AN Australian teenager who spent 10 hours with a fake bomb chained to her neck said today she is relieved the FBI has made an arrest.
Paul Douglas Peters was arrested in Kentucky on Monday in connection with the attack on 18-year-old Madeleine Pulver, who was studying at home when a masked man carrying a baseball bat broke into her house and attached the bomb-like device to her neck.
The man left behind a note demanding money.
Bomb specialists spent 10 hours working to remove the device, which was later found to contain no explosives.
A smiling Miss Pulver told reporters outside her home in the wealthy Sydney suburb of Mosman that she was "very relieved" to hear of Peters' arrest.
"I'm glad it's all over," she said.
Asked whether she was wondering why she'd been targeted, she replied: "I think we're all wondering why."
Peters, a 50-year-old Australian investment banker who travels frequently between the US and Australia, was arrested by the FBI at his ex-wife's house near Louisville, Kentucky.
Yesterday US judge Dave Whalin remanded Peters in custody pending an extradition hearing set for October 14 in Louisville.
Australian police said they plan to charge him with a range of offenses, including kidnapping and breaking and entering.
What ties Peters has to the wealthy Pulver family remain unclear, although federal court documents released yesterday say he once worked for a company with links to the Pulvers.
New details of Miss Pulver's chilling ordeal were unveiled in the arrest complaint. According to the documents, the teen was studying for her high school exams on August 3 when she saw the intruder walk in carrying a black aluminum baseball bat and wearing a striped, multi-coloured balaclava.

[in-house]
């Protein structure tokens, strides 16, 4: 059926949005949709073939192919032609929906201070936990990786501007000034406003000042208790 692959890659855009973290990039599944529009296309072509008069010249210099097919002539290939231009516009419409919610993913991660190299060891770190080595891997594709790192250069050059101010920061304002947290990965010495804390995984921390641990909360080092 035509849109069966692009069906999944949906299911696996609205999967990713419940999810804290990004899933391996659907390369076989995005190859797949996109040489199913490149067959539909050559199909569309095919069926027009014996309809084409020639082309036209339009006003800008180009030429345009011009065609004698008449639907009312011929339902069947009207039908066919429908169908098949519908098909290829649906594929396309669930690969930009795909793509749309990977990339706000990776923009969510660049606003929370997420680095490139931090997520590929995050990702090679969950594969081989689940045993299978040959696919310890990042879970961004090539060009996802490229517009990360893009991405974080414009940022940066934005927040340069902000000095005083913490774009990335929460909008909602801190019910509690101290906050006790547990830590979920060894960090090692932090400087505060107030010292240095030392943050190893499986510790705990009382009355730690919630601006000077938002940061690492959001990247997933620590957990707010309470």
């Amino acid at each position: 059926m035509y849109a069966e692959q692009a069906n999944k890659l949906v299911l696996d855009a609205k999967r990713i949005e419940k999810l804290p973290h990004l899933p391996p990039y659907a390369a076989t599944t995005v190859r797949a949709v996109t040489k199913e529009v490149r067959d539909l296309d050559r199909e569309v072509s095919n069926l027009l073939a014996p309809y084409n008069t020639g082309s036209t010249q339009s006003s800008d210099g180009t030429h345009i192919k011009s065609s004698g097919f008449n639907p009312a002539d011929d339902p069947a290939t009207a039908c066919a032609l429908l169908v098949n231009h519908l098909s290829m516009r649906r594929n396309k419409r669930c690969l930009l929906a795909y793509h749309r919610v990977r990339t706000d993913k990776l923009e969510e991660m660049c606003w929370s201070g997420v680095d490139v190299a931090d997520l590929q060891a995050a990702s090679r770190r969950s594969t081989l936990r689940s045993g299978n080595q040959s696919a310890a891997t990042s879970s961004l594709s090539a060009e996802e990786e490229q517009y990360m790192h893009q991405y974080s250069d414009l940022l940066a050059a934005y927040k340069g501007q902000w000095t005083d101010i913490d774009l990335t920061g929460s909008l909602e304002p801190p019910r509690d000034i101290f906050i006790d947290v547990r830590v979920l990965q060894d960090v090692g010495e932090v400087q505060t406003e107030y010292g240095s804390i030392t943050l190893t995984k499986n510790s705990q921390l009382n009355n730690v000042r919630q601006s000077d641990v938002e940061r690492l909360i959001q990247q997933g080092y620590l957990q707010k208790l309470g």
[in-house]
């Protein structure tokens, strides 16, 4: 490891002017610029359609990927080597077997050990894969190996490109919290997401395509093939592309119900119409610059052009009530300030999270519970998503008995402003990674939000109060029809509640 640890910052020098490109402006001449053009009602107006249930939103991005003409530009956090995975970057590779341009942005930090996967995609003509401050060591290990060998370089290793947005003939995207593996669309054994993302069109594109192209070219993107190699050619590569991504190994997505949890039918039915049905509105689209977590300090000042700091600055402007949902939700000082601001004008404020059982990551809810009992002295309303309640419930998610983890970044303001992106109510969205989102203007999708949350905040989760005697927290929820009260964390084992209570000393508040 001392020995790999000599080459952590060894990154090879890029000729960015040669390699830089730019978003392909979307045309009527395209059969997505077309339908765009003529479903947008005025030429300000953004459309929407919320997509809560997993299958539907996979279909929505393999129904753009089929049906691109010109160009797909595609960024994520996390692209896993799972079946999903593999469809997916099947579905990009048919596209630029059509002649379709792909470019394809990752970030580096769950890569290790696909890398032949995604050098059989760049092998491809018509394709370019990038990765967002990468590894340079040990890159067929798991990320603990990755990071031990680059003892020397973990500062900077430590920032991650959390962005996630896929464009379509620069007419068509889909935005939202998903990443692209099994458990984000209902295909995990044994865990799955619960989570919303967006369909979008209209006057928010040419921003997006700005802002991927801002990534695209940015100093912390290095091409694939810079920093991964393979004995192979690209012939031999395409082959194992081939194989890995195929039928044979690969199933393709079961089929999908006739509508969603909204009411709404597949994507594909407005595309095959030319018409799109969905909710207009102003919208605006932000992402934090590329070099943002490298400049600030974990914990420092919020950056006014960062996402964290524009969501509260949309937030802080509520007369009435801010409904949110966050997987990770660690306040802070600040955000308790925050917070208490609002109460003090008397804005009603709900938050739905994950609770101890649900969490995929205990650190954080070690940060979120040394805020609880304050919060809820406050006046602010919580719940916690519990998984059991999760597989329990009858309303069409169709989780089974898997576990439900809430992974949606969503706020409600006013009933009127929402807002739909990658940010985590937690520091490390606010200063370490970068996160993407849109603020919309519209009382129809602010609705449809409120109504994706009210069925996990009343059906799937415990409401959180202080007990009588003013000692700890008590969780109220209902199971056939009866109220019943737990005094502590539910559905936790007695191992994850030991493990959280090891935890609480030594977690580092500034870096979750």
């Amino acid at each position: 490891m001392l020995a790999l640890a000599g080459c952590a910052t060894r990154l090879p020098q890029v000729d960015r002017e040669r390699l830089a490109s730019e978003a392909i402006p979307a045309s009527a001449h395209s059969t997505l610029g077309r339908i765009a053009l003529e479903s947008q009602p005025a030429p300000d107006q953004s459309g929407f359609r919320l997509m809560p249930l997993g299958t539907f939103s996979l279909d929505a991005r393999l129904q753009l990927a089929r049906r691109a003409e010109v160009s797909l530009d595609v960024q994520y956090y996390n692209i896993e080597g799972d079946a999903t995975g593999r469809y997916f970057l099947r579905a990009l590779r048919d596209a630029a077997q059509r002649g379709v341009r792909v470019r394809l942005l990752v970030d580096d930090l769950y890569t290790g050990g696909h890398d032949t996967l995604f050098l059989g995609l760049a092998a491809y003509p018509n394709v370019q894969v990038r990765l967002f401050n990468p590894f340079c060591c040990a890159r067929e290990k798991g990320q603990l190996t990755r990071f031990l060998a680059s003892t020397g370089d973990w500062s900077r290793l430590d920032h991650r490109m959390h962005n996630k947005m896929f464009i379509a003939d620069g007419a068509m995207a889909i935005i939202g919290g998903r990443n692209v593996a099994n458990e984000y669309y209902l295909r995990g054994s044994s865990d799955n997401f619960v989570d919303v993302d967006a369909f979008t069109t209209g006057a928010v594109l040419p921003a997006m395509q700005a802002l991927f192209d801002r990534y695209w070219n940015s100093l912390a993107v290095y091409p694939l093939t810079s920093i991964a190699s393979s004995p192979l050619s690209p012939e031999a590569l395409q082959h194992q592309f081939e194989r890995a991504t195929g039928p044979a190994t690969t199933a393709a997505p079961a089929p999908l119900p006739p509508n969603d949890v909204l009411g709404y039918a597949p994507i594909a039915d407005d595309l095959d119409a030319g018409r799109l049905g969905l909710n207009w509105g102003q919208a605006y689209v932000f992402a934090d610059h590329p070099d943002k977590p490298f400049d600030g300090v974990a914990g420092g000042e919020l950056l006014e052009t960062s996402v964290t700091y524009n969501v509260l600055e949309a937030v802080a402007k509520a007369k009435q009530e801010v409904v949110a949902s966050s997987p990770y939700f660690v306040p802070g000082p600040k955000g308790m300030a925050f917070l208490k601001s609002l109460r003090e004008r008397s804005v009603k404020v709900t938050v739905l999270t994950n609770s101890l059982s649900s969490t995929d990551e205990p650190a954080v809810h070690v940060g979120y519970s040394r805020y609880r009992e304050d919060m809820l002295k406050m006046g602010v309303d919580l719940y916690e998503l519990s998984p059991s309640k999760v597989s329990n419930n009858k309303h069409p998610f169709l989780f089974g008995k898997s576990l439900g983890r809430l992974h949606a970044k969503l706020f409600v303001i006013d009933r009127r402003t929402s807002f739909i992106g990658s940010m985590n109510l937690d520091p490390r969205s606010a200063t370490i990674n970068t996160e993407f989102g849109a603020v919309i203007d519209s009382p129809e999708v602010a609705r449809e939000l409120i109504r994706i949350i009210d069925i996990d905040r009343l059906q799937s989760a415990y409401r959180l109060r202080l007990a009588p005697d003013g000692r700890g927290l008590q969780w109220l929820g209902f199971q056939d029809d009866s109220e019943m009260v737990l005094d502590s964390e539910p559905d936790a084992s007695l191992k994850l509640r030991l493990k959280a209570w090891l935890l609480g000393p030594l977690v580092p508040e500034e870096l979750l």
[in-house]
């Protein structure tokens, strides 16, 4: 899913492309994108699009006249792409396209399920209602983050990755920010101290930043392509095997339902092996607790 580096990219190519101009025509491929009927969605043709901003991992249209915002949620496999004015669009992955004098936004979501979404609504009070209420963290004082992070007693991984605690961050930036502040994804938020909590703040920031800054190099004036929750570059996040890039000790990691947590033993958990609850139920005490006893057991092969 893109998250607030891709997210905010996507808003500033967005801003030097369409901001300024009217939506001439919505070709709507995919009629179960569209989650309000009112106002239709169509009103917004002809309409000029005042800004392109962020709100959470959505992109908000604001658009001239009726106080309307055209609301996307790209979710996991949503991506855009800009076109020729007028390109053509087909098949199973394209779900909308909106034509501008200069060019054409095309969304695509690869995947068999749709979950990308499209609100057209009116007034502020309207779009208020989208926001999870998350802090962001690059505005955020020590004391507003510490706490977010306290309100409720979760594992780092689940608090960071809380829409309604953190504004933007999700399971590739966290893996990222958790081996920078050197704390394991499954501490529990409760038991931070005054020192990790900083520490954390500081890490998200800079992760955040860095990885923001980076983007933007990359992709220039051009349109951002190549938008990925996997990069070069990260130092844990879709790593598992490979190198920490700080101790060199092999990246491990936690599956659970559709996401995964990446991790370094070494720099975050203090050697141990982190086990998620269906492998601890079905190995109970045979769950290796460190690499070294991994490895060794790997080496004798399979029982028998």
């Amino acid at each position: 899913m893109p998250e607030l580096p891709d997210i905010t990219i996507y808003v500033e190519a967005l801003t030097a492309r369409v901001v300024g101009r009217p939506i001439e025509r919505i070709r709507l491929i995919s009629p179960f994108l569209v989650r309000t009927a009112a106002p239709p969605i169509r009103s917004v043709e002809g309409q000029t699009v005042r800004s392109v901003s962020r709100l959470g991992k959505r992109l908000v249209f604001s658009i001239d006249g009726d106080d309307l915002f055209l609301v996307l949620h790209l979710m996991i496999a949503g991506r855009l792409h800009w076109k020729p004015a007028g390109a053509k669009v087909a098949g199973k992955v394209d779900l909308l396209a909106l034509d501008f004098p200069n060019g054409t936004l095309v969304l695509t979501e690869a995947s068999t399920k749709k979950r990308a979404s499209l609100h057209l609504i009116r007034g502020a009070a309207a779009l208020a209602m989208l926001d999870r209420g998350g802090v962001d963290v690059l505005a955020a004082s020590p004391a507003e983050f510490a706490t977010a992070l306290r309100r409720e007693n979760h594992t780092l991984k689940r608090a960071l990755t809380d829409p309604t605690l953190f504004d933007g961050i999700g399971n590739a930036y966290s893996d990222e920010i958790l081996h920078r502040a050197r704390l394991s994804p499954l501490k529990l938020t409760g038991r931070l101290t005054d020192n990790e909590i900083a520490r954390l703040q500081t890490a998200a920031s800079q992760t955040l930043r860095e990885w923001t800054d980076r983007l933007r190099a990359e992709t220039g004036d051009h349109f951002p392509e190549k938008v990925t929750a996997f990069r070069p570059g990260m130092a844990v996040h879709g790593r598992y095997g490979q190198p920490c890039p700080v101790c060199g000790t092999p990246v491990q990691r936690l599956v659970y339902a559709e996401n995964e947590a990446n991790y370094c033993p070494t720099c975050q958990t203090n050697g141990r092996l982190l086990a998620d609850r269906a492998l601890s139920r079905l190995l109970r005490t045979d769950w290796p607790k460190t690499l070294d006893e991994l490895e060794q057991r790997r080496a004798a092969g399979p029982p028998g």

"Sit down and no one needs to get hurt," he told her.
He forced the black box he was carrying against her throat and looped a device similar to a bike chain around her neck.
The grey-haired intruder, dressed in beige trousers and a light-coloured shirt, locked the box around her neck and placed a lanyard and a plastic document sleeve around her neck. It contained a handwritten note with demands, the email address and a USB digital storage device.
"Count to 200," he said as he left, taking the bat and the backpack with him.
After a few minutes Miss Pulver texted her mother, and soon after that she called her father.
Miss Pulver was "crying and hysterical" when bomb technicians, negotiators and detectives rushed to the scene, but she eventually calmed down.
The note around her neck said the fake bomb contained "powerful new technology plastic explosives" and was booby trapped.
Details for delivering "a Defined Sum" would be sent "once you acknowledge and confirm receipt of this message," it said. The USB device contained the same note.
The email address left was email@example.com. Dirk Struan is the main character in James Clavell's 1966 novel Tai-Pan, about a bitter rivalry between powerful traders in Hong Kong after the end of the First Opium War.
Peters showed no emotion at yesterday's hearing.
Asked by reporters if he had any message for Miss Pulver, Peters said, "I hope she's well" as he was placed into a police van.
His attorney, Scott Cox, said Peters will contest the charges in Australia, but he did not know whether he will fight extradition.
Authorities said Peters has been involved in various businesses. Mr Cox said Peters is an attorney who makes his living as an investment banker in Australia and owns his own company.